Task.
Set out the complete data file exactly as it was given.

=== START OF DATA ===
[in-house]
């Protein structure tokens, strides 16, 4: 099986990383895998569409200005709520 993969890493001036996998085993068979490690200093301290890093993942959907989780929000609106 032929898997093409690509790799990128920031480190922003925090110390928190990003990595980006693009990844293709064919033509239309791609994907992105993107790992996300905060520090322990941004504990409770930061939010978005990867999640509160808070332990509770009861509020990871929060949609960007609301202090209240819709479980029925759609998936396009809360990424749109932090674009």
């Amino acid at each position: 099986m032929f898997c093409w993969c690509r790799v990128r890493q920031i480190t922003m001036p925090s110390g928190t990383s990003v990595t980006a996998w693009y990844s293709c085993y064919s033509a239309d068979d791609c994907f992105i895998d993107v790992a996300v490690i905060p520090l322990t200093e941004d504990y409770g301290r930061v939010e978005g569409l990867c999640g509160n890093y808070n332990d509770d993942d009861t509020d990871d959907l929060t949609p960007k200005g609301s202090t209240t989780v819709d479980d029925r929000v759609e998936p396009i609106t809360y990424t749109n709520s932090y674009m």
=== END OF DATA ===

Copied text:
[in-house]
């Protein structure tokens, strides 16, 4: 099986990383895998569409200005709520 993969890493001036996998085993068979490690200093301290890093993942959907989780929000609106 032929898997093409690509790799990128920031480190922003925090110390928190990003990595980006693009990844293709064919033509239309791609994907992105993107790992996300905060520090322990941004504990409770930061939010978005990867999640509160808070332990509770009861509020990871929060949609960007609301202090209240819709479980029925759609998936396009809360990424749109932090674009």
């Amino acid at each position: 099986m032929f898997c093409w993969c690509r790799v990128r890493q920031i480190t922003m001036p925090s110390g928190t990383s990003v990595t980006a996998w693009y990844s293709c085993y064919s033509a239309d068979d791609c994907f992105i895998d993107v790992a996300v490690i905060p520090l322990t200093e941004d504990y409770g301290r930061v939010e978005g569409l990867c999640g509160n890093y808070n332990d509770d993942d009861t509020d990871d959907l929060t949609p960007k200005g609301s202090t209240t989780v819709d479980d029925r929000v759609e998936p396009i609106t809360y990424t749109n709520s932090y674009m």